Lawyer questions whether politics played a role in emergency bond hearing

As the Fulton County courthouse was shut down due to the coronavirus outbreak, one inmate managed to secure an emergency bond hearing that caught local prosecutors off guard. And, one interested bystander said politics was at play.

Last week, the Fulton County courthouse was officially closed for business. Most business.

Attorney, Precious Anderson, was in court to watch her ex-husband's bond hearing unfold. Kashka Scott was in jail on a felony charge of strangling another woman. He has pleaded not guilty. Anderson wanted to see what happened because she is dealing with Mr. Scott on a variety of domestic and legal issues. And, she couldn't understand how out of the blue, with the courthouse shut down and no bond motion on file, Mr. Scott was still in court.

"For him to have a hearing here today, it's just unbelievable. Except for the fact of who represents him," said Anderson.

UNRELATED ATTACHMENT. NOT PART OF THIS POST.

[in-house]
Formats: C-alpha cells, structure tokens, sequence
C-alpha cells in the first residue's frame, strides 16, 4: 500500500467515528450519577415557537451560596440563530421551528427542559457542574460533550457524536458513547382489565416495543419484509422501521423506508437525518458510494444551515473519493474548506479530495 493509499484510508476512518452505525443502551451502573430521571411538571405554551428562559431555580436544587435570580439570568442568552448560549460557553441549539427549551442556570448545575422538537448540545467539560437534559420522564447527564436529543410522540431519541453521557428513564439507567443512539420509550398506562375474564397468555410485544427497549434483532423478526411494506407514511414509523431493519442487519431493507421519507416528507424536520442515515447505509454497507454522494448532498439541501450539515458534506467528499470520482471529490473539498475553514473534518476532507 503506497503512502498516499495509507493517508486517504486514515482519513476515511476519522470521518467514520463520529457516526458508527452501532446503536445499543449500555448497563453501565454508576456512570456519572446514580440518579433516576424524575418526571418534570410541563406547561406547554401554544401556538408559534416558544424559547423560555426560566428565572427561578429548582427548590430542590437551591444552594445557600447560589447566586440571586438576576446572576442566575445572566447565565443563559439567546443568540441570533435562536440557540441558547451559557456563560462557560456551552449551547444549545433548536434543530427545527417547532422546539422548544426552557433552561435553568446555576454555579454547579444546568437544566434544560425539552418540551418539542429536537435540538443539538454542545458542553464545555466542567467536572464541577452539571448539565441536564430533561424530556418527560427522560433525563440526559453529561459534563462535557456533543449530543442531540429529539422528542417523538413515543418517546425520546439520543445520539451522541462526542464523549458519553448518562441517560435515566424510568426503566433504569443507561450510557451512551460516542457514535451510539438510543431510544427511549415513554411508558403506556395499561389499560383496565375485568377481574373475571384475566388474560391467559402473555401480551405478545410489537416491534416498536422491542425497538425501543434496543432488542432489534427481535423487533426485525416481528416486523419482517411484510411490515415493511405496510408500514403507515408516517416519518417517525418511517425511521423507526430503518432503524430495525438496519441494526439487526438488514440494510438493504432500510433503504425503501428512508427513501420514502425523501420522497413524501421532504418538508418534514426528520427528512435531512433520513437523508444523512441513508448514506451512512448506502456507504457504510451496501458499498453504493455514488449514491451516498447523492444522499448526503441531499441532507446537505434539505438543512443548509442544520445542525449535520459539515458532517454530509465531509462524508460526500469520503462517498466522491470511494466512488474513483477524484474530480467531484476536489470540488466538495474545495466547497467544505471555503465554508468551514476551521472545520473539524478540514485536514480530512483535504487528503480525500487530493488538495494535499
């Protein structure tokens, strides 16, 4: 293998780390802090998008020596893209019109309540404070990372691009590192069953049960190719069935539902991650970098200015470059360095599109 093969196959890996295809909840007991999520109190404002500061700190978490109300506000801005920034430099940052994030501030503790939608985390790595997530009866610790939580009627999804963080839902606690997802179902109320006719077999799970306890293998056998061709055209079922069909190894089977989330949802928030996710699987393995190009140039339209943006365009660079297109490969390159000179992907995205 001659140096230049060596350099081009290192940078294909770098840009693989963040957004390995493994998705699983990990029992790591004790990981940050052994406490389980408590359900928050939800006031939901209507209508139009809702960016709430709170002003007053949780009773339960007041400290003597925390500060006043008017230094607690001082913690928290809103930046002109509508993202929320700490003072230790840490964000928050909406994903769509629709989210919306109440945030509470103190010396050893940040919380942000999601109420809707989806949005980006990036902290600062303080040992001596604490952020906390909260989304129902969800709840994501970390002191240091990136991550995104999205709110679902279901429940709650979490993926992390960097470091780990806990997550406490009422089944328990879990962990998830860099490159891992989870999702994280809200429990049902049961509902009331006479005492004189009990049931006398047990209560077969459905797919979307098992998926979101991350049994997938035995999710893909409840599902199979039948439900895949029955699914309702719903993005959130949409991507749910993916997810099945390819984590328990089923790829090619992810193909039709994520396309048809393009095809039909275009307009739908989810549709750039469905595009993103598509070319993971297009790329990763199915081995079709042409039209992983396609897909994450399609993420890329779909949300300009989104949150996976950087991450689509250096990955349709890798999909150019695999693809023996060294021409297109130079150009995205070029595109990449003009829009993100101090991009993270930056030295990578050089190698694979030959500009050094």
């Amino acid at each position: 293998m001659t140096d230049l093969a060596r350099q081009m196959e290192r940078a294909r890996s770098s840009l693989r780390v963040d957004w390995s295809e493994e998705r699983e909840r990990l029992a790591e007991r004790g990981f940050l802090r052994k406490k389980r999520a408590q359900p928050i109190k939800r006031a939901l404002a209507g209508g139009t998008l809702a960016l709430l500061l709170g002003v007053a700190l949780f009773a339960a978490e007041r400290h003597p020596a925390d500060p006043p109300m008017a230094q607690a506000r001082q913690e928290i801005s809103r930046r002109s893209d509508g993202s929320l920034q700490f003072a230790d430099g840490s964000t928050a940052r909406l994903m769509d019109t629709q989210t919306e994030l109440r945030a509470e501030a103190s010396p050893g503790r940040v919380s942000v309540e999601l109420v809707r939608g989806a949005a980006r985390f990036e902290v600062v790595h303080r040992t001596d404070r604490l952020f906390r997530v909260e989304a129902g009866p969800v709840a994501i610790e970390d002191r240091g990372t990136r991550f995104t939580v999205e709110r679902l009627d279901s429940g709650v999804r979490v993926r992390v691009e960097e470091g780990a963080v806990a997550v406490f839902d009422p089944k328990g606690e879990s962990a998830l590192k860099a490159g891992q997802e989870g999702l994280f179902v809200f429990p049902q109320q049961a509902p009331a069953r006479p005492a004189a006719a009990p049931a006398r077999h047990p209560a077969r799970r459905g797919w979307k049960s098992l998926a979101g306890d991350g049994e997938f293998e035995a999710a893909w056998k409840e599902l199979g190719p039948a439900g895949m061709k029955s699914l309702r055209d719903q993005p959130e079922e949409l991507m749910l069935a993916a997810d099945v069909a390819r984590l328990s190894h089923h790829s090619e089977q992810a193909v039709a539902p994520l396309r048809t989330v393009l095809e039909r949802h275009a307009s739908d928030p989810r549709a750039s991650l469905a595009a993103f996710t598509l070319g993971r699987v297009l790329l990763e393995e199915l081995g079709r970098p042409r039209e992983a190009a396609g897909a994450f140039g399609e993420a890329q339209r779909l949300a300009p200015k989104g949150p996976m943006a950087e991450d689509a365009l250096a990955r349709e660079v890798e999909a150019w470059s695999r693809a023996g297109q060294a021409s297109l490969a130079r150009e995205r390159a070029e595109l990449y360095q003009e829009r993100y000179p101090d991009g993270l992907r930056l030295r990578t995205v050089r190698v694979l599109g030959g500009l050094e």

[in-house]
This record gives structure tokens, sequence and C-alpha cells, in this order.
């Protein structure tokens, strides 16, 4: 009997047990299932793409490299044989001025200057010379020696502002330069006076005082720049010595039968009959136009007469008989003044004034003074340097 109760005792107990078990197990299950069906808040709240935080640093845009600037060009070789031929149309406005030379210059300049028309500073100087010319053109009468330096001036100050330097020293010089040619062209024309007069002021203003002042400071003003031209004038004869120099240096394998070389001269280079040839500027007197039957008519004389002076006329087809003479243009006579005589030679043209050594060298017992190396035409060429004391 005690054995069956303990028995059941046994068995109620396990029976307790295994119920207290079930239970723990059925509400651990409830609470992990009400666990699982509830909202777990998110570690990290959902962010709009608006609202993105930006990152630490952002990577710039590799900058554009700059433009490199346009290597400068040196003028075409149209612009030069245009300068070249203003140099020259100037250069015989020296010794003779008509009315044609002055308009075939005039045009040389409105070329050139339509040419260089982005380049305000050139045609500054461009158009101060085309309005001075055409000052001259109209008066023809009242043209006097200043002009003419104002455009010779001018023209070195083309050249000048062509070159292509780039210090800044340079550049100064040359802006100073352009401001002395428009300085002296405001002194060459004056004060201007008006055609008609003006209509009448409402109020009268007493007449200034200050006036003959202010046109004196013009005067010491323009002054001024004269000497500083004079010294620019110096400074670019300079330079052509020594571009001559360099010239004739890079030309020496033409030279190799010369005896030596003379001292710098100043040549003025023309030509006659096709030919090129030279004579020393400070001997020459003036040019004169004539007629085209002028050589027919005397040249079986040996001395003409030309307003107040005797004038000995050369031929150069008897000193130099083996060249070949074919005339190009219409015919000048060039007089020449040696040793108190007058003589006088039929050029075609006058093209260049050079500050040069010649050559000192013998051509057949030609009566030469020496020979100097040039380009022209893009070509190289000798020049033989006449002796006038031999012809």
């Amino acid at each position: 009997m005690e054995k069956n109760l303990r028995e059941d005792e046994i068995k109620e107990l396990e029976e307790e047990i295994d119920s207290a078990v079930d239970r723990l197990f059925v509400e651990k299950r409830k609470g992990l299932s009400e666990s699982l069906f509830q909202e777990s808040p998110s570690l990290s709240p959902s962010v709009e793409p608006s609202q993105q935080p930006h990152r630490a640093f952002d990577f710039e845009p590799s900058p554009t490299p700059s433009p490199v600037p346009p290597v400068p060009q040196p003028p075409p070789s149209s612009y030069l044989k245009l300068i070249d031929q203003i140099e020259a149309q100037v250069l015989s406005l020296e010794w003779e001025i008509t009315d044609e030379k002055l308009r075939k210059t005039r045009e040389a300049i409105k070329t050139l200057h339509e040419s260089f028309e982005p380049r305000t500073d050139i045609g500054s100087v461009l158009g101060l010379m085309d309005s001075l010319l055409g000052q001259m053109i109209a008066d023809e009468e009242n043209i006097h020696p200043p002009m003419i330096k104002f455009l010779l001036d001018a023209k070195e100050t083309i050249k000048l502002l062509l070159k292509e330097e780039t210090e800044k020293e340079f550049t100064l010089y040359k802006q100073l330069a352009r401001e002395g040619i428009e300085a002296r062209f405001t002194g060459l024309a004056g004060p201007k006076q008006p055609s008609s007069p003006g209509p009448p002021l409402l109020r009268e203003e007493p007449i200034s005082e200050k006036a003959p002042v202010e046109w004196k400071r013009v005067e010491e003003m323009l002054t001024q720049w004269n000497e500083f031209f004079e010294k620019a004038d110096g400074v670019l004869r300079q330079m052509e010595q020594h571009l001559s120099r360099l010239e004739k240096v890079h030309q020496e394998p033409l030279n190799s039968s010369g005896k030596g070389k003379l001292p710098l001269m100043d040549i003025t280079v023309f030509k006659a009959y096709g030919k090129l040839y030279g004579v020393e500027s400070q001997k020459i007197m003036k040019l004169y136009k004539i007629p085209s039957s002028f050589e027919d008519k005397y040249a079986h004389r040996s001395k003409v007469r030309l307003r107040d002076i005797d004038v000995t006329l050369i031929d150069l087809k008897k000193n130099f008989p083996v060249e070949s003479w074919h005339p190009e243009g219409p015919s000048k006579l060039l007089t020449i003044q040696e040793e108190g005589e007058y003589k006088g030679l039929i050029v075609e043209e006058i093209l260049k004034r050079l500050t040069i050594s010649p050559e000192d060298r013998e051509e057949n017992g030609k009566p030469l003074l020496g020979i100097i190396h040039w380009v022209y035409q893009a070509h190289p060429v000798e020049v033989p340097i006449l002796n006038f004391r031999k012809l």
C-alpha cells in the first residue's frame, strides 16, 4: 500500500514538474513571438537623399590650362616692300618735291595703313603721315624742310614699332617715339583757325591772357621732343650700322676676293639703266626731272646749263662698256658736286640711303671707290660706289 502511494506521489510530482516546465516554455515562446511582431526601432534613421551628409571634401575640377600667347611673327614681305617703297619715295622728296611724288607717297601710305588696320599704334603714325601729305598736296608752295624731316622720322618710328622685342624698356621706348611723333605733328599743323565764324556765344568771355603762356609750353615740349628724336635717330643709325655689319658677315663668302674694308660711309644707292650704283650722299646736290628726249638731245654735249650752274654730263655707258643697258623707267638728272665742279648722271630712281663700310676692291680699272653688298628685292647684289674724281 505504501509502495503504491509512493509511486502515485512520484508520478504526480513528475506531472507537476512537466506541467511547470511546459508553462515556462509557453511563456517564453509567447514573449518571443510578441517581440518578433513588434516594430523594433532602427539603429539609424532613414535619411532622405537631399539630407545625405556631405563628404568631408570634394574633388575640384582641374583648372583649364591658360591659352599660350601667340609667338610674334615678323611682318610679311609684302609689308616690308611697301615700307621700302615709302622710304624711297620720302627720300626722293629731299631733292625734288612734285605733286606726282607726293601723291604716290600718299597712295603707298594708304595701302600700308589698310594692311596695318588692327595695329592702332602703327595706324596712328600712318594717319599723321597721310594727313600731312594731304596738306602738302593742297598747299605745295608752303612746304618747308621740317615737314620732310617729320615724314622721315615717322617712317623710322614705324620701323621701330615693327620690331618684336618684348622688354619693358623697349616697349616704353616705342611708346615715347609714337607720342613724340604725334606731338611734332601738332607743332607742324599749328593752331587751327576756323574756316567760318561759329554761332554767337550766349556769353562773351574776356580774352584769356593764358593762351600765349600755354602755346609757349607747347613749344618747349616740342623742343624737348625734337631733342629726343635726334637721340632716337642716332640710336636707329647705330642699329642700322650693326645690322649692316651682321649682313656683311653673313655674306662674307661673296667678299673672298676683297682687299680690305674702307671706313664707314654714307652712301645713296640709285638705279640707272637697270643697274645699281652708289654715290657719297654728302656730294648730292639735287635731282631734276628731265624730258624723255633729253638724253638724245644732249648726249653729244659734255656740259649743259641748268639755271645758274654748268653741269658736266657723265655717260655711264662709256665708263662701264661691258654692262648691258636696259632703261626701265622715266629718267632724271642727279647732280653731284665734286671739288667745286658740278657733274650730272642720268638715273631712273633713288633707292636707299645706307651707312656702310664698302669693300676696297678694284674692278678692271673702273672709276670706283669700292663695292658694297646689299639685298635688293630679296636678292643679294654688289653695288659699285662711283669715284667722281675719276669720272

Her ex-husband's attorney was Fulton County Commissioner, Marvin Arrington Jr.  He told us he simply wanted to get his client out of jail on bond.

In court, prosecutor Adam Abatte told the judge he felt blindsided. He had no notice of an upcoming hearing, no time to review the record or Mr. Scott's criminal history. 

Judge Rachel Krause admitted it was an unusual procedure, pointing out that she had canceled an earlier hearing because of fears of a packed courthouse.

She set bond at $20,000. Kashka Scott was let out of jail.

"I'm a member of the bar, I believe in justice, and this is not," said Precious Anderson.